Emily Howlett: Why are deaf actors still being sidelined?

Posted on January 26, 2015

The new Stephen Hawking biopic, ‘The Theory of Everything’ caused heated discussion before it was even released, with the announcement that Eddie Redmayne, an able-bodied actor, would be playing the main role.

Once the film hit cinemas, the controversy only escalated, with some praising Redmayne’s performance, while others questioned whether the role should have gone to a disabled actor instead.

In many cases (for example, the wheelchair using character in Glee), there is no reason why a disabled actor couldn’t play that part just as well, if not more realistically, than an able-bodied actor.

A wheelchair user will have genuine experience, not only of living with their disability but also of society’s attitudes towards them, and how that can make them feel or behave.

But then, actors by their very profession should be able to give a convincing performance of anyone; nobody is asking for someone playing a serial killer to go out and butcher a few friends for authenticity… So, why is it so ‘bad’ when an able-bodied artist takes the role of a disabled character?

The short answer is; equality.

An able-bodied actor can audition for literally hundreds of roles; the casting breakdowns are often quite flexible. Unless it comes to disability. There’s never really been any reason why someone who is deaf cannot play a regular in Hollyoaks, pull a few pints in the Woolpack or even accost a few spies in James Bond, but it somehow just doesn’t happen.

Disabled actors are limited to specifically disabled characters. These are few and far between, usually have a depressingly tokenistic point to their disability – “Oh my gosh, of course the deaf guy did it! He totally lip-read her confession that she secretly likes audiologists and killed her in a rage!” – and are rarely starring or regular roles.

So, essentially, the argument is that if disabled actors are already very limited in the parts they are being offered, these shouldn’t be taken by able-bodied artists who have a much greater range of opportunities.

But what does this have to do with Deaf actors?

Well, recent years have seen a great boom in Deaf talent, on stage and screen. A lot of artists are becoming more respected, and more well-known, despite the fact that there are still so few roles in mainstream productions.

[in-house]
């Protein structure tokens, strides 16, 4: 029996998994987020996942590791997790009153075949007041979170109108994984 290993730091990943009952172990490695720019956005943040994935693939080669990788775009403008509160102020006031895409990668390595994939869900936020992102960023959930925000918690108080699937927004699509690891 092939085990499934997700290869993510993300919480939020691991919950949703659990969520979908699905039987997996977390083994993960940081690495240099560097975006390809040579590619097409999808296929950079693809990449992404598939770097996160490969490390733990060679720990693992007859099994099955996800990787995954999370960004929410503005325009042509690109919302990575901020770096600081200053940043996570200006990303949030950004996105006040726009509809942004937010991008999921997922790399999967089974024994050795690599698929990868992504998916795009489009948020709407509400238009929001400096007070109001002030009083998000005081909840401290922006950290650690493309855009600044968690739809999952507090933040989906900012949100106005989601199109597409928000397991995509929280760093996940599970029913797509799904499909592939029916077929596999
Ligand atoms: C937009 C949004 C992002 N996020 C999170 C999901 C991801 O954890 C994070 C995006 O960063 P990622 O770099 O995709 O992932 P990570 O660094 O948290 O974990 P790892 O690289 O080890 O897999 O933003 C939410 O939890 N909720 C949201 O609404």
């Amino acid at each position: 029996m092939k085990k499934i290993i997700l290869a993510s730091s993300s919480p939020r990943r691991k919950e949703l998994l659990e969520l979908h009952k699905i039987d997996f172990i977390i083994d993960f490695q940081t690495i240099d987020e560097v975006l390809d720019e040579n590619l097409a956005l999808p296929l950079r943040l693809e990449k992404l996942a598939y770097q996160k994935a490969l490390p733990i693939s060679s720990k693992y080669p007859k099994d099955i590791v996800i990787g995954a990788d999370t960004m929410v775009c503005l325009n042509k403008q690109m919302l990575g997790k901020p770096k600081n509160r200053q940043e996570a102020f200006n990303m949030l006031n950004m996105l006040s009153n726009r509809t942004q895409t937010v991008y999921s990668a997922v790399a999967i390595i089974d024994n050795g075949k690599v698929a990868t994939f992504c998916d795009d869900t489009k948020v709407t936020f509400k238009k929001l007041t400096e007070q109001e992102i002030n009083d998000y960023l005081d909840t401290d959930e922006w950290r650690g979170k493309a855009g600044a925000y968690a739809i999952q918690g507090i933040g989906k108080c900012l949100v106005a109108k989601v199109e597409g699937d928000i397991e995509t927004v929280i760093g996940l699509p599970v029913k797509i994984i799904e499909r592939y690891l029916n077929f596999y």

But, as the recent French film La Famille Belier showed, there’s still an overwhelming tendency to cast hearing actors as deaf characters, and often communication difficulties are cited as a reason for this.

Are Deaf actors being overlooked, simply because production companies don’t want to use interpreters? Do the companies not know that interpreters exist? I don’t think this can be the case, unless it comes down purely to expense, in which case it will only get worse if Access To Work and other support funds continue to be slashed.

Are Deaf characters simply not being created because writers don’t know enough about deaf life or society? Are they scared of not doing our community justice? I don’t think it can be this either – there are many different ways in which advice on authenticity could be sought.

Is it too difficult to have Deaf characters interacting with their hearing counterparts? I think this might be at least part of it.

In my experience, there is a narrow view on how deaf characters might communicate within a show, which limits them to scenes where an interpreter might feasibly be present. So, we don’t get any good backstory or fleshed-out characters, because it’s too hard to film them socialising. Unless they just sit at home, alone, plotting evil plots. Ooh, hello again stereotype.

Of course, I can’t speak for the industry as a whole. I can’t speak for all Deaf actors. I can’t even really speak for myself; I change my mind so often. But it does seem as though Deaf artists are facing a whole other set of barriers, just because our communication methods can be seen as ‘difficult’.

I’m not sure how we get round this. I’m not sure how exactly we blow their tiny minds and show them how awesome Deaf characters can be when played by Deaf actors. Particularly the ones where deafness has literally nothing to do with the storyline.

Sure, in Deaf media, we see this all the time – but why are we limited to our own in this way? Damn, we need to break into the public consciousness. Any ideas how we can do it?

Having said that, I’ll be doing some mainstream shizzle soon. If you have any great arguments for more Deaf characters, portrayed by great Deaf actors, fling them my way so I can pass them on. I’ll pin down the top bosses and force them to listen. I’ve no idea how it’s going to go down, but I’ll keep you posted.

It’ll probably involve jam.

Emily Howlett is a Contributing Editor to this site. She is a profoundly Deaf actress, writer and teacher. Emily is co-director of PAD Productions and makes an awful lot of tea. And mess. She now has not one, but four grey eyebrow hairs. C’est la vie. She tweets as @ehowlett

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